So Hoxton'sWenlock Arms faces the chop, eh? One co-owner wants to sell and the other cannot buy him out, so it's to the estate agents they go. The dread of redevelopment hangs heavy.
Those unfamiliar with this pub, famous in London at least, will not be aware of just how polarised the debate is over this establishment. Dirty, mean-spirited and clique-ridden? Or ale palace, characterful and charming?
The truth is it is both, but never at the same time. On a day when there's Chas & Dave-style tinkling of the ivories and singalongs and the locals are in on the fun it's a ding-dong right aaaahldLaaaaahndon boozer, with all welcome to join in. But you'll go in the next day to the silence of the disgusted, with tumbleweed the only distraction between you and contemptful locals who would rather sit in an empty pub without your sort. On that day, the service will run the full gamut between silent, inattentive and outright - and even shockingly - rude.
The hipsters so routinely disdained by the locals and barstaff seem to be running a campaign to keep the place open. I certainly welcome that - even if I regard their patience at the Wenlock's unfathomably mercurial mood swings as saintly in the extreme. The current management have had the place for 16 years and fresh blood could tart the pub up (a deep clean might eradicate the retch-worthy stench of foetid, dried urine emanating from the gents) without blitzing what is, all told, a characterful interior. It would be a real pity to lose a 175 year old pub that stands alone in its street as a living link with times gone by and could, in the right hands, continue to offer a great deal to the area.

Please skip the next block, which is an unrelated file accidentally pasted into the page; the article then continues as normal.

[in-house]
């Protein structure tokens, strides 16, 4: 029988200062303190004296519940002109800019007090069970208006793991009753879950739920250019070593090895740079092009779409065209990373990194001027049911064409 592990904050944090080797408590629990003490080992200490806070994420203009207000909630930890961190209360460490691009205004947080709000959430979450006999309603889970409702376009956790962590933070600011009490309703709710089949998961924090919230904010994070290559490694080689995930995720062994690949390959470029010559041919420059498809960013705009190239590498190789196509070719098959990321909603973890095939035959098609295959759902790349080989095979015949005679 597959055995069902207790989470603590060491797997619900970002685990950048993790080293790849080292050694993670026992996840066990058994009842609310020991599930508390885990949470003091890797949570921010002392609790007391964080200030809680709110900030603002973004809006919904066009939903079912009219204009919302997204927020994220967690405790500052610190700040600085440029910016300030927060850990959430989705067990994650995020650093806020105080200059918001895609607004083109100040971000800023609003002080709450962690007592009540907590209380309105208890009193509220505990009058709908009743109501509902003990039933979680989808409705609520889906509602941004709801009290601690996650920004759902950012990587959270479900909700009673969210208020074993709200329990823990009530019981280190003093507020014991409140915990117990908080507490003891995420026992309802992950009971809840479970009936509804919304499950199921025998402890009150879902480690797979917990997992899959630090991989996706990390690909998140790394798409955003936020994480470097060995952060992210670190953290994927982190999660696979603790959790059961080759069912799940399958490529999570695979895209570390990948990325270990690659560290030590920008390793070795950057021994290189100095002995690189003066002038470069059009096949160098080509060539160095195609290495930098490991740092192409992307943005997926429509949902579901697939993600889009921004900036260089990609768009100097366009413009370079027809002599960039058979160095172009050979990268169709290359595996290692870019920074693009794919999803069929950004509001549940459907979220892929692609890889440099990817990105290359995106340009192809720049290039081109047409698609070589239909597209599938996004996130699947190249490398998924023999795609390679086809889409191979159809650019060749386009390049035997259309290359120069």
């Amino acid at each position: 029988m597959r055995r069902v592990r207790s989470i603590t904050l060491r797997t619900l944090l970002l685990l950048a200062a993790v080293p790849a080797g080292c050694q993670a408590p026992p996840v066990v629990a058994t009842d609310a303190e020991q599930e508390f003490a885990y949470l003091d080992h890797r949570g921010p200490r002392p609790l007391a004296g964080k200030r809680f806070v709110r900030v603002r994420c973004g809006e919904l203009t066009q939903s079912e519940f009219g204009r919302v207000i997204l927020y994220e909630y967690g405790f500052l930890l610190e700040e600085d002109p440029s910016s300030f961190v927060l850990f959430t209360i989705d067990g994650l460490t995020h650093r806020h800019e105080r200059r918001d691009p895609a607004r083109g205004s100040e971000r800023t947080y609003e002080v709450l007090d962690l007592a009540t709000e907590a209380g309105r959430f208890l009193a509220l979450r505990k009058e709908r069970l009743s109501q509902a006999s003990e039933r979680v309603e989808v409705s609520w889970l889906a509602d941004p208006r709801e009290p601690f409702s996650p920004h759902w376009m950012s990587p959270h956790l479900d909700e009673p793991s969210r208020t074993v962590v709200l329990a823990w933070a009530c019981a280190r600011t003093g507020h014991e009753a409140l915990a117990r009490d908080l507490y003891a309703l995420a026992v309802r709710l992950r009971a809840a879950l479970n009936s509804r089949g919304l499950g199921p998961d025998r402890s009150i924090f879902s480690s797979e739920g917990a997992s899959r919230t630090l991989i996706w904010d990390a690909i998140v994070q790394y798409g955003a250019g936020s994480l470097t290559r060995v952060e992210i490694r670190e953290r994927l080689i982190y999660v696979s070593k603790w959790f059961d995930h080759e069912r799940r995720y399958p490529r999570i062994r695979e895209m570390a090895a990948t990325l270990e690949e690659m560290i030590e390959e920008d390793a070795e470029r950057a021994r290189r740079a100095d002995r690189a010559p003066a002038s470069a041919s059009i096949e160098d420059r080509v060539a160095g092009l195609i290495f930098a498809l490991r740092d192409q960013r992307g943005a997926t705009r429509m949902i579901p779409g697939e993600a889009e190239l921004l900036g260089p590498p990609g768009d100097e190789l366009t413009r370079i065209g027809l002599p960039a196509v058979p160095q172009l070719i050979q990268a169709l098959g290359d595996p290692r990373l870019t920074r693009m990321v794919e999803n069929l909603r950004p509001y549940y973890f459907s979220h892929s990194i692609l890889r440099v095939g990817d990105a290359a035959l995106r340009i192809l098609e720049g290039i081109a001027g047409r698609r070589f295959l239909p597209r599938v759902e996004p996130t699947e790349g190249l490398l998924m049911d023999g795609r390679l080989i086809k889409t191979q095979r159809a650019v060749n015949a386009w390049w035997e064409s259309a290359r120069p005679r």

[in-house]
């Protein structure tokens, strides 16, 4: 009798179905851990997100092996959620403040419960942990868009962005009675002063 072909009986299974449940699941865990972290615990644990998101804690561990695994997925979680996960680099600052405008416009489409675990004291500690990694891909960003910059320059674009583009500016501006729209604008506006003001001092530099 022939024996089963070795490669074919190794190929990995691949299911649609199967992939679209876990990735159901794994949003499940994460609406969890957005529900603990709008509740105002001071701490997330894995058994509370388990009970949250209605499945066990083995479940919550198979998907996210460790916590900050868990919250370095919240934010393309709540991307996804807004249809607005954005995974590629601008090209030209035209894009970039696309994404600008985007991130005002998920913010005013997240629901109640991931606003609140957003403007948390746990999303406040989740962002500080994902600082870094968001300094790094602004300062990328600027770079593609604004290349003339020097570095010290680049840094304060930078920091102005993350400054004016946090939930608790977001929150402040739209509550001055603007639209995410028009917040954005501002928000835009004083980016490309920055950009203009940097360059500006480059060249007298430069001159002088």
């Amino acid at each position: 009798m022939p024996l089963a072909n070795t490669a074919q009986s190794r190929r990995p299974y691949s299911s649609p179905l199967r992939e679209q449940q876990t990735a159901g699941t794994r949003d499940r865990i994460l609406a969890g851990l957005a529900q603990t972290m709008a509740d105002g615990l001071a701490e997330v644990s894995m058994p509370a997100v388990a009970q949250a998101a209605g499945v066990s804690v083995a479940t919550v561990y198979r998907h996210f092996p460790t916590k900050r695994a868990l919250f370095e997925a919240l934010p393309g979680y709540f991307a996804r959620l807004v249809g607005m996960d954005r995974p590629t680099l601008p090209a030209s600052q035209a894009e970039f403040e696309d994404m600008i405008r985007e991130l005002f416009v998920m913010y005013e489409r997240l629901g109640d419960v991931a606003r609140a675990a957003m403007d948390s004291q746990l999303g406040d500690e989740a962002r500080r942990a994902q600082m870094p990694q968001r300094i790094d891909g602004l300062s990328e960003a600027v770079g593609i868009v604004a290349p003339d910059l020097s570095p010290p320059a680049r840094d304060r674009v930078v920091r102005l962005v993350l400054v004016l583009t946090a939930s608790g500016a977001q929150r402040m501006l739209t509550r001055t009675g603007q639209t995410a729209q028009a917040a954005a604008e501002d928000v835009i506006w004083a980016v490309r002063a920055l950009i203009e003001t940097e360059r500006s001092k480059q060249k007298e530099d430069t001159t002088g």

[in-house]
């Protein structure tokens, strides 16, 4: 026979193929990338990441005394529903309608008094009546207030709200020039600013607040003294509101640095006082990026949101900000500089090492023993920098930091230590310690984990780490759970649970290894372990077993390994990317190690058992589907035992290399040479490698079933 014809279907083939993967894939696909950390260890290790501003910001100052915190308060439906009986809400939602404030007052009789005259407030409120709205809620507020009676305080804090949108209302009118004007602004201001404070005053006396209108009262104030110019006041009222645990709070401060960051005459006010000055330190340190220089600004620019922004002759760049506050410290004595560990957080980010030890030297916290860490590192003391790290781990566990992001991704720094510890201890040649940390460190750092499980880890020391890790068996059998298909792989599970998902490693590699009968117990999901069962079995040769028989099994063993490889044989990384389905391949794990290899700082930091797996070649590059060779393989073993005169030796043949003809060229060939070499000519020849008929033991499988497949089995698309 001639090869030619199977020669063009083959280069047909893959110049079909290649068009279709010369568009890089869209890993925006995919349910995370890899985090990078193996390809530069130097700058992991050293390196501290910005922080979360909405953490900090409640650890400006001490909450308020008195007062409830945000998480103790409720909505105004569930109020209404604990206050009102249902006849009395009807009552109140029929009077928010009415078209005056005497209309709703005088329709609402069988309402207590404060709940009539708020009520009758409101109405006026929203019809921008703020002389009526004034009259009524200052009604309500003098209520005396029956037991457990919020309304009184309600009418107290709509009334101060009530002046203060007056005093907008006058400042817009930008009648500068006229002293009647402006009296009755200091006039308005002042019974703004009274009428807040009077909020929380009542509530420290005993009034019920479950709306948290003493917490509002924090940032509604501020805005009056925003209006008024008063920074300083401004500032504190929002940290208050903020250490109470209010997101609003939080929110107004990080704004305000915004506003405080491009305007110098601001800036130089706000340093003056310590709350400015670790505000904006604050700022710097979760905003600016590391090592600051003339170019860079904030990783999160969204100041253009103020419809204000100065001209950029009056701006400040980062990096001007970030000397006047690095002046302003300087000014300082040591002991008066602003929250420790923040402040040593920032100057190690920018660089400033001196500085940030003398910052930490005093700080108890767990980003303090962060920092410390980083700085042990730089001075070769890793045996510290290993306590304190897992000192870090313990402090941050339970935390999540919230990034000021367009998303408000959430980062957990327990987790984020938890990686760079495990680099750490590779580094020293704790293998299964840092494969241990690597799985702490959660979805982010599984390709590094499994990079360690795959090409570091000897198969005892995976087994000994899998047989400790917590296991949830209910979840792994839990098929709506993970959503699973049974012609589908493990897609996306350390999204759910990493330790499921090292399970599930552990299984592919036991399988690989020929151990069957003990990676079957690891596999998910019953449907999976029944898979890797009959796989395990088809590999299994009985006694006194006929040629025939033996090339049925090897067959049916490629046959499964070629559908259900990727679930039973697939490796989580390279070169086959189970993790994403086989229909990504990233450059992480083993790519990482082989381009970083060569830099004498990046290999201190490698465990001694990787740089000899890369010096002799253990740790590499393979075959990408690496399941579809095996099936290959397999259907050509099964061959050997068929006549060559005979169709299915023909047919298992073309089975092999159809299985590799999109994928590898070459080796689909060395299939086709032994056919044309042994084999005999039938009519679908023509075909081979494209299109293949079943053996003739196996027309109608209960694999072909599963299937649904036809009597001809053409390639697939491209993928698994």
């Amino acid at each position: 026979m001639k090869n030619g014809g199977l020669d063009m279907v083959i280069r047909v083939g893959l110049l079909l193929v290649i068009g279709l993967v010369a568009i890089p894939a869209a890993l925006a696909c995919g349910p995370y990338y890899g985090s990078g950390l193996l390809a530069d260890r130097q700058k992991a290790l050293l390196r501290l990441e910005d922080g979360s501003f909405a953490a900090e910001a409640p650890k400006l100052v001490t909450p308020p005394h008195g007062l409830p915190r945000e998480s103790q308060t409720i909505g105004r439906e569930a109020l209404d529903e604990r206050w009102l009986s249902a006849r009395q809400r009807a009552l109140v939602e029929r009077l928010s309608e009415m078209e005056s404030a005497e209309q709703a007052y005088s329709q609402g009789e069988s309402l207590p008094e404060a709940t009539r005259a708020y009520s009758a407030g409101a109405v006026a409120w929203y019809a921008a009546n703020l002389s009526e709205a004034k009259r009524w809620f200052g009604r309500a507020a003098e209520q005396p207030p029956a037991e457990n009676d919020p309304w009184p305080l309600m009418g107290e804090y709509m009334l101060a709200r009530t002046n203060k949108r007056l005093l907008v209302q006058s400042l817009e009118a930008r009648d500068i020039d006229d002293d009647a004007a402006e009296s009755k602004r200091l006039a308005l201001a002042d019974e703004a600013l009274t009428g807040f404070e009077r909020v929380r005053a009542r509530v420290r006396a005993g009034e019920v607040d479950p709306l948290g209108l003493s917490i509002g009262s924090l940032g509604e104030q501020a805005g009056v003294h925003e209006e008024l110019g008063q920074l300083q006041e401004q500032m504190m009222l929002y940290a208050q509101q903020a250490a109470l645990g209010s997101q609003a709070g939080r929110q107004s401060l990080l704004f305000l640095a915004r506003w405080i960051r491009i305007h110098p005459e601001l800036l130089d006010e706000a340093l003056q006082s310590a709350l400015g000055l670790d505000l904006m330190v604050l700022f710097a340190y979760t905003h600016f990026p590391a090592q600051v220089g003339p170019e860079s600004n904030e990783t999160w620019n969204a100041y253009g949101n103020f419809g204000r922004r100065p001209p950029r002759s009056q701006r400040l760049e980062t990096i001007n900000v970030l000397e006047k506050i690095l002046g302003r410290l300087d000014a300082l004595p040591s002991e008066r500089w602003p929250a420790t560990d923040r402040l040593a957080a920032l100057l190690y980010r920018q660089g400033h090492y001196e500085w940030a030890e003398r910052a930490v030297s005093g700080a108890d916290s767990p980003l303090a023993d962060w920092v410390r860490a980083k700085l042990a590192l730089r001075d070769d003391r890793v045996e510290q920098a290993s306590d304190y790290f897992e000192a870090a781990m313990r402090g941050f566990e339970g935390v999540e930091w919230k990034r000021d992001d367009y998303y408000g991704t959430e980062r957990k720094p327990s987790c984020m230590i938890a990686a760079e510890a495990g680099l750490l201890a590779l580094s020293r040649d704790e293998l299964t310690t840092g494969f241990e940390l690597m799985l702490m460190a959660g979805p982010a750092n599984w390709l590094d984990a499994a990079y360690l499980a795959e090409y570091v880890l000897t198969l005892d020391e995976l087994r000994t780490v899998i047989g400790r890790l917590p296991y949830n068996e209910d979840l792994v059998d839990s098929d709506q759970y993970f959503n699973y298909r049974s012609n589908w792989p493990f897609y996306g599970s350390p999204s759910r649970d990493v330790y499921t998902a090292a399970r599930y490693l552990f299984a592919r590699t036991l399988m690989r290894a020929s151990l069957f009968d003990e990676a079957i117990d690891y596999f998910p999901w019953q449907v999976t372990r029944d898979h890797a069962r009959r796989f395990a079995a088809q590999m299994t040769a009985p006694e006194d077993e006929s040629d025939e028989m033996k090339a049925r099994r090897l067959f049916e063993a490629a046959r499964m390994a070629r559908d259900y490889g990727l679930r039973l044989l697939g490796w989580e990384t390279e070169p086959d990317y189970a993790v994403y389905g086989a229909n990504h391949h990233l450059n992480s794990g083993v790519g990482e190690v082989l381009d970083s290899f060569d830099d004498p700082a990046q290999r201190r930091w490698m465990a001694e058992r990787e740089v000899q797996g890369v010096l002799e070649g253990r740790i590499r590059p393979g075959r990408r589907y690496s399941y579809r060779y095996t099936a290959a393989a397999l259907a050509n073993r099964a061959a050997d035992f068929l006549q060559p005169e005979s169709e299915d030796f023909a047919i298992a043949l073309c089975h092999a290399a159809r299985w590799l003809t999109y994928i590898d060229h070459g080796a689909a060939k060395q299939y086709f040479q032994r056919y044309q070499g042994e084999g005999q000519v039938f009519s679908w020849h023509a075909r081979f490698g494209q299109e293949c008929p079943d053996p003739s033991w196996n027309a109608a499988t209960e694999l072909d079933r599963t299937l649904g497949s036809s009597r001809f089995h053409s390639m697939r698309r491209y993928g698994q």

And yet I cannot tolerate the notion, expressed here in the Evening Standard, that its loss would disfigure London's pub-going scene for good or eradicate 'London's best pub' - for all that it has an admirable focus on excellent craft cask beer. The Globe in Morning Lane, Hackney, only has London Pride and Young's Bitter on cask - but both are kept well and the service is unfailingly friendly. After a couple of visits, they may not know your name but they recognise you and ask after you. The locals - mostly 50+, working class and mixed between men and women and black and white - are not in the least bothered by the minority of middle class 20-somethings that come in, rallying round to offer seats and organise tables when live jazz is playing on a Sunday. The late night regulars cheer on the midnight karaoke come Saturday ('I Get a Kick Out of You - Swing Version' is considered a bracing challenge). There are teas organised for Monday afternoons and special offers that encourage the odd treat (bottle of Prosecco for £11.50) while not promoting crass binges.
I think you see where I'm heading. CAMRA may have afforded the Globe a place in the Good Beer Guide 2010 (I don't know if it's in the 2011 edition yet) but its safe selection of ales would not excite the beer blogging world and - god forbid - were it under threat, I wonder how much support in the wider media it would muster.
London would miss the Wenlock's potential. But the Globe is a vital community resource, with dedicated staff who put in the hours and refresh the offer.
I know where I've spent most money.
Wenlock Arms photo (Creative Commons Licence) courtesy of Glyn Baker. Globe on Morning Lane photo (Creative Commons Licence) courtesy of Ewan Munro.